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Discussion Starter · #1 ·
Hello Folks,

My CBR is just about due for an oil change, and this time I want to pull the clutch plates out to inspect them and see if I can’t determine what is causing my clutch to slip.

I have a pretty good idea what to look for, but for reassembly, is there anything particular I should do? Do I need to soak the plates in oil again since I’ll be wiping them off for inspection?

Also - and I’m about to google this -is there a way I can test the springs to make sure they are not faulty?

Shaun
 
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When you evaluate a clutch, plate condition is important, obviously, but you also need to be aware of the clutch stack height.

The service manual will give the spec. Most bikes need to be within a range that's about .5 mm ....and it has to be within that range to work properly. This is usually where we get let down with aftermarket plates. Often times the thickness doesn't match .

The same manual usually has a spec for the spring. The springs are evaluated by their length. They tend to collapse over time and become shorter. As cheap as they are, I usually replace mine as it makes me feel better. That's the truth....not because I needed to.
 

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Discussion Starter · #3 ·
When you evaluate a clutch, plate condition is important, obviously, but you also need to be aware of the clutch stack height.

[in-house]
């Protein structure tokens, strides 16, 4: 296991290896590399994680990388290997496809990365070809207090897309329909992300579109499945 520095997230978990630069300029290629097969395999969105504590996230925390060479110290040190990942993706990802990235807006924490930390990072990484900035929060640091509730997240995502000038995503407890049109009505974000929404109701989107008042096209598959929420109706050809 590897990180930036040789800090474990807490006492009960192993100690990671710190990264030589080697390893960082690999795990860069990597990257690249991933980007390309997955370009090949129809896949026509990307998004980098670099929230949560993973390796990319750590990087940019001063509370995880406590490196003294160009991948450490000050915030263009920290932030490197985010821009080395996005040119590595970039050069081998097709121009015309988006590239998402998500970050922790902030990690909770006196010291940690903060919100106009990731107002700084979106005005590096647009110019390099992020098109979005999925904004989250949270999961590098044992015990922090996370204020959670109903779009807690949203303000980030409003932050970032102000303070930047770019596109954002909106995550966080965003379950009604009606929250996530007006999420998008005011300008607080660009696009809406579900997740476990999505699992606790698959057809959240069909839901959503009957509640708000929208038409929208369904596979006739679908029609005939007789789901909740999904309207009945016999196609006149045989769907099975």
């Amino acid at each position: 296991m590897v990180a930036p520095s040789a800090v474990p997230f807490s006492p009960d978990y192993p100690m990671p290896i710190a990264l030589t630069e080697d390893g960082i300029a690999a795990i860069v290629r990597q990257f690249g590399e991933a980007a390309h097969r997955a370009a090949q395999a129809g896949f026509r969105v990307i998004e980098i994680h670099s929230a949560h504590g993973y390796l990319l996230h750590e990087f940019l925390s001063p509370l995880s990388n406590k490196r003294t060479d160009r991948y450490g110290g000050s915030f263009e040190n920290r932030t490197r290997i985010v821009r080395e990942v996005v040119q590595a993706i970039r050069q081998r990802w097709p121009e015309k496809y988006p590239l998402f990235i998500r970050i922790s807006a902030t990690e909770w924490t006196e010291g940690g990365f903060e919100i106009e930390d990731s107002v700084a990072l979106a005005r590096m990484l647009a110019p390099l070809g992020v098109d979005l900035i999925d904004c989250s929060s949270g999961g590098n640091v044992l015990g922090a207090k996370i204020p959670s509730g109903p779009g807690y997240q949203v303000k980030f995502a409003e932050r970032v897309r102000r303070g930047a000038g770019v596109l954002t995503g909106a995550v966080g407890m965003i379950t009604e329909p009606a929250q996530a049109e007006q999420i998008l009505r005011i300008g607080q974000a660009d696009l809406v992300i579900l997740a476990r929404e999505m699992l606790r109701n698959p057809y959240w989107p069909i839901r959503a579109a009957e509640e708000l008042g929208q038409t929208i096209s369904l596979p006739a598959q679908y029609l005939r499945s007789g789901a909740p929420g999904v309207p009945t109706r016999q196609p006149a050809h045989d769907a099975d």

The service manual will give the spec. Most bikes need to be within a range that's about .5 mm ....and it has to be within that range to work properly. This is usually where we get let down with aftermarket plates. Often times the thickness doesn't match .

The same manual usually has a spec for the spring. The springs are evaluated by their length. They tend to collapse over time and become shorter. As cheap as they are, I usually replace mine as it makes me feel better. That's the truth....not because I needed to.
Thanks for all the info! I have the shop manual, and I'll use it to take measurements once I have everything torn apart. Seeing as how the tolerance for the stack height is so low, is it best to ensure they are completely free of oil prior to pulling out the caliper to measure the stack height?

My springs should be good to go. I have a thread about this, but my clutch started slipping with less than 5k on the clock. I don't race, track, wheelie, anything. So I'm assuming I have some factory defect somewhere in the clutch pack, as the slack in the lever is spot-on to what the shop manual says it should be.

Shaun
 

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To make absolutely sure there are no other factors. What oil did you put in the bike? Did you use any oil additives (Marvel Mystery Oil, Seafoam, etc)?

I've always measured my clutch stack dry prior to wetting them and installation.

Also, check the clutch judder spring and seat. Specs for individual sets of plates are different, so it's important that you measure each individual plate and compare it to the reference range in the service manual. That may help pinpoint the issue.